But the Marian counter-reformation entailed force as well as persuasion and led to the execution (mainly by burning) of 284 Protestants. Given the prominence of this phenomenon in the public mind, Duffy devotes a significant, deeply-detailed section of his book to it. These were the men and women celebrated in John Foxe’s famous and thoroughly polemical Actes and Monuments (popularly known as The Book of Martyrs) and are the main reason for labeling the queen “Bloody Mary.” In fact, her father, step-brother, and half-sister executed dissidents and “heretics” in equal numbers, for religious persecution was widely practiced in that era and was endorsed by eminent Protestants such as Thomas Cranmer and esteemed Catholics, including Cardinal Pole. In fairness to Pole, he energetically tried to “convert rather than punish heretics.” But when necessary, he thought capital punishment acceptable. One of the most prominent Protestants, the Duke of Northumberland, who’d helped Edward VI pursue his radical agenda, renounced on the scaffold his earlier views and “attributed the ruin of England and his own corruption to the heresy into which the country had been led” for the past 16 years “‘by seditious preachers and teachers of new doctrine. He called on those present ‘to remember the ould learning’ and return to the faith and unity of the catholic church” (p. 88).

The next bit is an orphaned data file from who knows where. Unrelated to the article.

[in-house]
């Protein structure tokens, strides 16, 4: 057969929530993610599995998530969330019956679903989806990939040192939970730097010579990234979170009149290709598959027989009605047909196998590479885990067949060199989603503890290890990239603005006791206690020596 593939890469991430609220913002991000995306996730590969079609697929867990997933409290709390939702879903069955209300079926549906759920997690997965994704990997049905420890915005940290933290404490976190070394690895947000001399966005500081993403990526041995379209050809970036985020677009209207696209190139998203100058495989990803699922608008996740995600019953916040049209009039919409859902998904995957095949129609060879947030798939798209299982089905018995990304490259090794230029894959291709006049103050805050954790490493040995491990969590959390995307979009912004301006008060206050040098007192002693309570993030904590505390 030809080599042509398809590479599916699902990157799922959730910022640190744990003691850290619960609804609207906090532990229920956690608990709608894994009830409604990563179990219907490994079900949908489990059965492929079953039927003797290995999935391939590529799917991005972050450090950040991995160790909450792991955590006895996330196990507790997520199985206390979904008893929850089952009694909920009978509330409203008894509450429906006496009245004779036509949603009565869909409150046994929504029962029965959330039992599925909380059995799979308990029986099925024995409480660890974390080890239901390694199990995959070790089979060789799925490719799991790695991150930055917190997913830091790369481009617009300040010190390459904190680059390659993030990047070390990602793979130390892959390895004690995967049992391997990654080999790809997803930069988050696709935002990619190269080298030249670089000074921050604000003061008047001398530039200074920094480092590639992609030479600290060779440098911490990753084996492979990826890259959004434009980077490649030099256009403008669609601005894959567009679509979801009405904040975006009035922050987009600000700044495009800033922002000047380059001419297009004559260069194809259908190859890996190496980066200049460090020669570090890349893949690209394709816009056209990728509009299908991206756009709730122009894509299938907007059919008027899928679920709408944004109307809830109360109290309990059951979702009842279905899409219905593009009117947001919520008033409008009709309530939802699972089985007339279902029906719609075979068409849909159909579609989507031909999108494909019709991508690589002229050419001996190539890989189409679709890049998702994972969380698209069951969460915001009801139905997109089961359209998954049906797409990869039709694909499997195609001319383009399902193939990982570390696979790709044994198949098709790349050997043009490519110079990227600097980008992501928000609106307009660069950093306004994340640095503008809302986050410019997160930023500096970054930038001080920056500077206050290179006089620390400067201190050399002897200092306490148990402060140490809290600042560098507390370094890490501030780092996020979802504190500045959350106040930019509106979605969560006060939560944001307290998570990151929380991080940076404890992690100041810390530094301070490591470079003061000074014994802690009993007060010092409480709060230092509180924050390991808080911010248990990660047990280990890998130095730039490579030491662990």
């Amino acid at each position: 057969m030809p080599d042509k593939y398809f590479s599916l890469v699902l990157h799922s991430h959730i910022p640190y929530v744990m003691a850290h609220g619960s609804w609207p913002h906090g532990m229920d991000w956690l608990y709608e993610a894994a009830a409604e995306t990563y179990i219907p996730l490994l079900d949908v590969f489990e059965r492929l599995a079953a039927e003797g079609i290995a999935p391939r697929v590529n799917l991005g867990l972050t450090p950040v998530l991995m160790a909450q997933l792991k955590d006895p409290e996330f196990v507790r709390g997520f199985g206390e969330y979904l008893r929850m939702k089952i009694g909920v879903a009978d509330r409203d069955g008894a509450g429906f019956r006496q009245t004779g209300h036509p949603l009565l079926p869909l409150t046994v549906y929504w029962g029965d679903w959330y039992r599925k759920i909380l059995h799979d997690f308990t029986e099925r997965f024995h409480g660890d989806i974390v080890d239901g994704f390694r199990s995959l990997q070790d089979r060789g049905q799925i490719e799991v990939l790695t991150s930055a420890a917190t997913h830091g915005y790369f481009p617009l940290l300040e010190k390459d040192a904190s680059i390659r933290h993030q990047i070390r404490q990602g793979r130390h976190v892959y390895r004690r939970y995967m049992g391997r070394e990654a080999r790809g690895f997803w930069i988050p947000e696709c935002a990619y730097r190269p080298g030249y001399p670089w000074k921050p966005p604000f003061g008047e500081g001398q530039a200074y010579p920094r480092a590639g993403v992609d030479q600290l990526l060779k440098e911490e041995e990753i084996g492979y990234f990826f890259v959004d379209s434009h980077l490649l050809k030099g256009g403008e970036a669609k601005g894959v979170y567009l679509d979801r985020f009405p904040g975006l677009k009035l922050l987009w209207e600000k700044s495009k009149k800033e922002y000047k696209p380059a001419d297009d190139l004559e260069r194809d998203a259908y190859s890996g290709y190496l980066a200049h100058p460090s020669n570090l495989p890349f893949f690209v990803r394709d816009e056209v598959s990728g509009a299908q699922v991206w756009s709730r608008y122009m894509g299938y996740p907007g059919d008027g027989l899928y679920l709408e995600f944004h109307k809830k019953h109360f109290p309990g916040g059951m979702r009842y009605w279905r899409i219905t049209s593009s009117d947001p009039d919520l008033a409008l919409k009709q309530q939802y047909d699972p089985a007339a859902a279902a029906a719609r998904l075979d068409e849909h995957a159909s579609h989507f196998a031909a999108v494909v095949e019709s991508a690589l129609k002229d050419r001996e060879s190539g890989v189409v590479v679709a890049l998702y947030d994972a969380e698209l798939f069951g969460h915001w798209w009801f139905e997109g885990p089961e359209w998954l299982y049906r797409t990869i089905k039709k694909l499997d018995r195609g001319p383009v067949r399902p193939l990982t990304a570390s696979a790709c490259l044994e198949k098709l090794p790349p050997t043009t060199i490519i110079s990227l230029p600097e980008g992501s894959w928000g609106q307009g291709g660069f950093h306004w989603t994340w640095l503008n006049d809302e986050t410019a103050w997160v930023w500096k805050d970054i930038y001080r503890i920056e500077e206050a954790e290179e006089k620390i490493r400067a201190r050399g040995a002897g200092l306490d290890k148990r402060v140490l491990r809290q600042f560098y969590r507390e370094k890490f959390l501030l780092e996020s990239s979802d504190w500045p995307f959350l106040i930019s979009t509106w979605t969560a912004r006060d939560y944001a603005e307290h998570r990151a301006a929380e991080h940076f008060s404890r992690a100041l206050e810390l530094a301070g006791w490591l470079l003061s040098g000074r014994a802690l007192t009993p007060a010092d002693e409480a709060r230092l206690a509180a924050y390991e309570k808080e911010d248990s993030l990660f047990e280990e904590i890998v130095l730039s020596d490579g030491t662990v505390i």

Most of the “martyrs,” however, died courageously, staunchly defending their reformation views. Bishops Ridley and Latimer were, in John Foxe’s view, the finest exemplars of their faith, with Latimer famously saying: “‘Be of good comfort master Ridley, and play the man: we shall this day light such a candle by Gods grace in England, as (I trust) shall never be put out’” (p. 155). Ever the diligent researcher, Duffy concludes this speech was a “pure invention, added by Foxe in the 1570” edition of his book. But it certainly entered the hagiography of Reformation lore and, to a degree at least, certifies the courage and commitment of the dying faithful. Less resolute than Ridley and Latimer, Archbishop Thomas Cranmer first renounced his reformed beliefs but then recovered them shortly before his execution, holding his hand in the fire to signify his repudiation of his earlier recantation.